A wetland’s bathymetry (i.e., in the number of shallow (< 1 m) and deep (> 1 m) sampling locations in the grid) also appeared to drive variation in the CTA protocol. Although neither protocol samples benthic sediments explicitly, both do recommend positioning the net directly above the sediments (for the CTA, only when sites are < 1 m); thus, the action of kicking or sweeping does disturb and collect some benthic organisms for all TSA samples and for some CTA samples (those from locations < 1 m deep). The composition of organisms in benthic substrates can differ from those in the water column and vegetation (e.g., Turner and Trexler 1997), and macroinvertebrate communities can vary with depth of sampling location within macrophyte beds (Sychra et al. 2010). We found that wetland depth (based on the number of shallow vs deep sampling locations) had a significant effect on macroinvertebrate communities for all three response variables for the CTA dataset but only 1 of 3 variables for the TSA dataset; as well, multivariate dispersion was significantly different among groups for two of three response variables for CTA but was not different for any variables for the TSA. However, it is important to note that we did not find an overall difference in multivariate dispersion between the larger CTA and TSA datasets. This variability was only detectable when the wetlands were grouped by depth of sampling locations; thus, the impacts of this variability could itself vary depending on the bathymetries of specific wetlands included in a study. For example, if a study included only wetlands < 1 m deep, one might expect a smaller impact of this difference in sampling depths between protocols.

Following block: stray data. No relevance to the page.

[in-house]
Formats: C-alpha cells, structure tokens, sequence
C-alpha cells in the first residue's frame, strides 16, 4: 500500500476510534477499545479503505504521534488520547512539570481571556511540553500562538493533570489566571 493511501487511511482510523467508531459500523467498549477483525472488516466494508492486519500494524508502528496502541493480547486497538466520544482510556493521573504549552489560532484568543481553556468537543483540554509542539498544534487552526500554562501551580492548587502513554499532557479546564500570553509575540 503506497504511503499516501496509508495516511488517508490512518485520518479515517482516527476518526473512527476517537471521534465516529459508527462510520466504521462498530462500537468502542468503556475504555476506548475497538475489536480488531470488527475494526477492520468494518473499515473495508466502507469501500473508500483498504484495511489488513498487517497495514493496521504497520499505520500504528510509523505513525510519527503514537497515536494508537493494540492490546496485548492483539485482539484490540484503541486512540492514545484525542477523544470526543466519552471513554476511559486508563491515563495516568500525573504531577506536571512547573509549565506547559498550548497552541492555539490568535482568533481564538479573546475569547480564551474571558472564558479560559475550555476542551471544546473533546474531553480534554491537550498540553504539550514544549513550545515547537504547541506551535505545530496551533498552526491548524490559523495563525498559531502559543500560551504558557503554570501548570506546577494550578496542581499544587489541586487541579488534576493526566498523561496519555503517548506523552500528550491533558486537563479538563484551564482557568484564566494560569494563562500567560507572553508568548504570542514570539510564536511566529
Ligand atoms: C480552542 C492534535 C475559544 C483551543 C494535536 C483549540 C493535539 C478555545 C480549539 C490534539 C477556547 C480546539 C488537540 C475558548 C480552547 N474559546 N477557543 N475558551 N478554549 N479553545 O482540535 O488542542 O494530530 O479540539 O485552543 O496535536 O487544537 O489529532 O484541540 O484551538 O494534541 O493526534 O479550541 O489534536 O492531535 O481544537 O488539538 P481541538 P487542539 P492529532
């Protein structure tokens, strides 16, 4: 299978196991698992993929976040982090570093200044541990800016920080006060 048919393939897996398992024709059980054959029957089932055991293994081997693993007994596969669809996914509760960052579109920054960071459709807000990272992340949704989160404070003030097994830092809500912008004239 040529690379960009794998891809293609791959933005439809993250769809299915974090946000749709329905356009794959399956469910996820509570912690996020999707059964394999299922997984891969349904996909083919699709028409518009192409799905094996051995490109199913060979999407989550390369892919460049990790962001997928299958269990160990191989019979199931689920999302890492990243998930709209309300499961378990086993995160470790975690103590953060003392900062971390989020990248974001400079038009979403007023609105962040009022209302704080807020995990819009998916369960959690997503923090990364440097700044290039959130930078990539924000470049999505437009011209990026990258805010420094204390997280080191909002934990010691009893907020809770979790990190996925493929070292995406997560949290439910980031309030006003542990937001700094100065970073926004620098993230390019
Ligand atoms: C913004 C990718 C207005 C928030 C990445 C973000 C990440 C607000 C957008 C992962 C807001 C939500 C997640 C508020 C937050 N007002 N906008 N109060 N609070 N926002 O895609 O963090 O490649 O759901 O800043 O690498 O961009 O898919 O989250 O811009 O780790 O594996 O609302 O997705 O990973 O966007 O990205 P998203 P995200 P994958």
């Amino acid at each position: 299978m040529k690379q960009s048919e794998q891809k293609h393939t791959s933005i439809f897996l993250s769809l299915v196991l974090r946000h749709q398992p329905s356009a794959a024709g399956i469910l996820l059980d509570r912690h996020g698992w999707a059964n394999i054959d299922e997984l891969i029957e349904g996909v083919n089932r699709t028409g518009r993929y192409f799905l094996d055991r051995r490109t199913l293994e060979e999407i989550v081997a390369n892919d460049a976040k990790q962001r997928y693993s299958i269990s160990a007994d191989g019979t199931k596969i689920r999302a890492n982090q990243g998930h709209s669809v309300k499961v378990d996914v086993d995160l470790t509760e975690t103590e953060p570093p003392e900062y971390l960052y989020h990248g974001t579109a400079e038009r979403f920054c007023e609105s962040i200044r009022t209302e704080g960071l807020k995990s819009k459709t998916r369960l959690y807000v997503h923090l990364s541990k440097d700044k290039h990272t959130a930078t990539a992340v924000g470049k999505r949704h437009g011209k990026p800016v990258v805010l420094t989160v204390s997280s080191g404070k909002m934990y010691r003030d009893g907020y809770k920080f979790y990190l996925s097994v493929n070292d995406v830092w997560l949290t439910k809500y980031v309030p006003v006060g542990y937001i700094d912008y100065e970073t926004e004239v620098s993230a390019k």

The two families that were significantly different between protocols (Limnephilidae and Hydrachnidae) for all three response variables do suggest some differences in how the protocols sample macroinvertebrate communities. We suspect that the higher abundance of Limnephilidae (57.2% difference of means between protocols) with the TSA protocol was due to this protocol primarily sampling shallow nearshore areas and the traveling sweep protocol more effectively dislodging the caddisflies from submerged macrophytes compared to the three upwards sweeps with D-net. Hydrachnidae mites were collected in higher abundance in TSA samples (80% difference of means between protocols) which may reflect the smaller mesh used in this protocol. Smaller mesh nets do collect relatively higher abundances of some smaller-bodied macroinvertebrate taxa such as mites and hydroptilid caddisflies (Rosenberg et al. 1999); however, other mite families were not collected in higher abundance from the TSA samples. Debris buildup in nets can minimize potential effects of different mesh sizes, and we suspect that macrophytes accumulating in sample nets reduced potential impacts of the 100 µm difference between meshes (Carter and Resh 2001). It is also important to note that Naididae and Hydridae were collected at higher raw and relative abundances in the CTA protocol (range from 76 to 178% percent difference of means). Formalin tends to preserve soft-bodied organisms better than ethanol and may be partially responsible for the higher relative abundances of these soft-bodied taxa (e.g., Souza and Barros 2017) in CTA samples.